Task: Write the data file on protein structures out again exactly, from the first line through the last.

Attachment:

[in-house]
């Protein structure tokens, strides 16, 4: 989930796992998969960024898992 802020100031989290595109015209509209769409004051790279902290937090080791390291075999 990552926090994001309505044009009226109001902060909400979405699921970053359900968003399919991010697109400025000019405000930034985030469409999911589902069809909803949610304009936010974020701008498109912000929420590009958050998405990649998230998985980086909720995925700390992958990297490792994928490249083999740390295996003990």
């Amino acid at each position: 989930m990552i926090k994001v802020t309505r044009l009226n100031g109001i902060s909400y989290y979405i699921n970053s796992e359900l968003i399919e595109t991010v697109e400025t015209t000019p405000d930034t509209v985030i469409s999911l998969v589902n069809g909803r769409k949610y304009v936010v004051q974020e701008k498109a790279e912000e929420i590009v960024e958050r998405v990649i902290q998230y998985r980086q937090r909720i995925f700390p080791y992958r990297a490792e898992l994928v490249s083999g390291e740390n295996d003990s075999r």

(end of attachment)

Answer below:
[in-house]
């Protein structure tokens, strides 16, 4: 989930796992998969960024898992 802020100031989290595109015209509209769409004051790279902290937090080791390291075999 990552926090994001309505044009009226109001902060909400979405699921970053359900968003399919991010697109400025000019405000930034985030469409999911589902069809909803949610304009936010974020701008498109912000929420590009958050998405990649998230998985980086909720995925700390992958990297490792994928490249083999740390295996003990």
């Amino acid at each position: 989930m990552i926090k994001v802020t309505r044009l009226n100031g109001i902060s909400y989290y979405i699921n970053s796992e359900l968003i399919e595109t991010v697109e400025t015209t000019p405000d930034t509209v985030i469409s999911l998969v589902n069809g909803r769409k949610y304009v936010v004051q974020e701008k498109a790279e912000e929420i590009v960024e958050r998405v990649i902290q998230y998985r980086q937090r909720i995925f700390p080791y992958r990297a490792e898992l994928v490249s083999g390291e740390n295996d003990s075999r």